Opinion 13-61

June 13, 2013


Digest:         A judge who concludes that an attorney has threatened to file a complaint against the judge in an effort to unduly influence the judge’s judicial decision should report the attorney to the appropriate disciplinary committee.


Rules:          22 NYCRR 100.2(A); 100.2(C); 100.3(B)(6); 100.3(D)(2); 22 NYCRR 100.3(E)(1); Opinions 11-48; 10-85; 09-142; 08-198; 07-129; 07-82; 06-99; 05-37; 02-85; Joint Opinion 08-183/08-202/09-112.


         The inquiring judge states that an attorney accused the judge of having engaged in improper ex parte communications in a particular case,1 and threatened to report the judge to the Commission on Judicial Conduct if the judge did not “undo” the judge’s judicial decision and “expunge the record” by the end of the day. The judge attempted to explain that no such ex parte communications had taken place, but the attorney “continually interrupted” the judge, until the judge finally agreed to “look into it” and to “give [the attorney] a return call later that day if [the judge] found something was amiss.” The judge has subsequently reviewed his/her notes and records, and feels confident in his/her judicial decision and the manner in which it was reached. However, the inquiring judge remains uncomfortable with the attorney’s apparent efforts to use the judicial disciplinary process “as a threat ... to get the judge to undo his or her decision,” and now asks if he/she must report the attorney to the grievance committee.

         A judge must always promote public confidence in the judiciary’s integrity and impartiality (see 22 NYCRR 100.2[A]). Among other limitations, a judge must not initiate, permit, or consider impermissible ex parte communications (see 22 NYCRR 100.3[B][6]), and must not permit others to convey the impression that they are in a special position to influence the judge (see 22 NYCRR 100.2[C]). A judge who receives information indicating a substantial likelihood that a lawyer has committed a substantial violation of the Rules of Professional Conduct must take “appropriate action” (22 NYCRR 100.3[D][2]).

         The Committee has advised that a judge who learns of an attorney’s potential misconduct is ordinarily in the best position to evaluate and assess all relevant circumstances and determine whether there is a substantial likelihood that the lawyer’s conduct constitutes a substantial violation of the Rules of Professional Conduct (see, e.g., Opinions 11-48; 10-85; 09-142; 08-198; 07-129; 06-99). The judge is under no ethical obligation to investigate any alleged misconduct (see Opinion 07-82).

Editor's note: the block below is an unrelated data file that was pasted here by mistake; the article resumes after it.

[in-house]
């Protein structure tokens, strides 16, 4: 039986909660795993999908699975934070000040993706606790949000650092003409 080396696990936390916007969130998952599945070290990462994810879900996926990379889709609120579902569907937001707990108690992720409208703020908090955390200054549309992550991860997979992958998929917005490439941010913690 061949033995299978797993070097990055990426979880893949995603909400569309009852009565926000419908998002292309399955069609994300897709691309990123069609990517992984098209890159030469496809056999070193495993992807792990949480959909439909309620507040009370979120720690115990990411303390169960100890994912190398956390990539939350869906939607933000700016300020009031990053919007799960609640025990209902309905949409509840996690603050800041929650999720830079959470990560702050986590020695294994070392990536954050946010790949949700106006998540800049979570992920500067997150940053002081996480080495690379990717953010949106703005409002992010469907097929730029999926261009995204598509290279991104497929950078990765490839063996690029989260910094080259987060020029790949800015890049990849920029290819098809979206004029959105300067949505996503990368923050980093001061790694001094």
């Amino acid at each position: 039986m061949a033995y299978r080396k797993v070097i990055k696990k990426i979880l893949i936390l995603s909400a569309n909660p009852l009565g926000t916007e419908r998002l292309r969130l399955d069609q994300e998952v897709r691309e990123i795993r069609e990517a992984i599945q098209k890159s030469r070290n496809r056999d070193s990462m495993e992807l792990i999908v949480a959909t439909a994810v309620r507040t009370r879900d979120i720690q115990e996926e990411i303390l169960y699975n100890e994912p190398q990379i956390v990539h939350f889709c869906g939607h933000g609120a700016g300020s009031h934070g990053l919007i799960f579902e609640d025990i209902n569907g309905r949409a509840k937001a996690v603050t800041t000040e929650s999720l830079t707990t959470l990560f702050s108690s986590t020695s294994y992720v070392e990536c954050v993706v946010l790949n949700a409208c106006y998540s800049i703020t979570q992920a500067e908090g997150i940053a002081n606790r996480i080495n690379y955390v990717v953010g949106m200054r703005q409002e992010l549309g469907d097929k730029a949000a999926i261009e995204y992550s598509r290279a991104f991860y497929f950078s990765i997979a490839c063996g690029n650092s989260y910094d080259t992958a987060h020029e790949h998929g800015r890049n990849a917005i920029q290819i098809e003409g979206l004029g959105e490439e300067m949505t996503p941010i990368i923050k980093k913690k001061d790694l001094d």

If the judge concludes there is a substantial likelihood that a lawyer has engaged in a substantial violation of the Rules of Professional Conduct, the action the judge must take depends on the nature of the misconduct (see Opinion 11-48). If the misconduct is so egregious that it seriously calls into question the attorney’s honesty, trustworthiness or fitness as a lawyer, the appropriate action is to report the conduct to the appropriate disciplinary authority (see Opinions 11-48; 10-85). However, if the misconduct does not reach that level, the judge has the discretion to determine what action is appropriate under the circumstances, and may therefore take some other, less severe action than reporting the conduct to a disciplinary authority (see Opinion 10-85). Of course, if the judge concludes that the misconduct is an insubstantial or technical violation, it is within the judge’s discretion to take or not take any action in response (see Opinion 11-48).

          Occasionally, the ethical violation described in an inquiry is so clearly serious or egregious that the Committee has advised a judge that he/she should report it to a disciplinary authority (see Opinions 09-142; 07-129). For example, the Committee has advised that reporting is mandatory if a judge concludes that an attorney “has attempted to unduly influence the judge’s decisions and has acted extremely unprofessionally” (Opinion 05-37); that an attorney “engaged in a deliberate deception intended to perpetrate a fraud and deceive the parties and/or the court” (Opinion 02-85); or that an attorney “deliberately sought to deceive the court and his/her own client, and repeatedly acted in an extremely unprofessional manner in defiance of court directives” (Opinion 09-142). In such instances, the conduct must be reported because “[s]uch conduct, if it occurred as described, directly implicates the attorney’s honesty, trustworthiness, and fitness to be a lawyer” (Opinion 09-142).

         The circumstances set forth here raise strikingly similar concerns. Therefore, if the inquiring judge concludes that the attorney has in fact attempted to unduly influence the outcome of a matter before the judge, and has acted in an extremely unprofessional manner, by threatening to file an apparently baseless complaint against the judge, the judge must report the attorney to the appropriate disciplinary committee for investigation (see Opinions 09-142; 05-37).

         After reporting an attorney to a disciplinary committee, a judge must disqualify him/herself in all matters where the attorney appears before him/her, both while the matter is pending and for two years thereafter (see 22 NYCRR 100.3[E][1]; Opinion 09-142; Joint Opinion 08-183/08-202/09-112). To protect the attorney’s right to confidentiality, the judge may not reveal the reason for disqualification and, thus, remittal is not available (see Joint Opinion 08-183/08-202/09-112).


     1 The inquirer states that the attorney characterized this alleged conduct as “illegal and unethical.”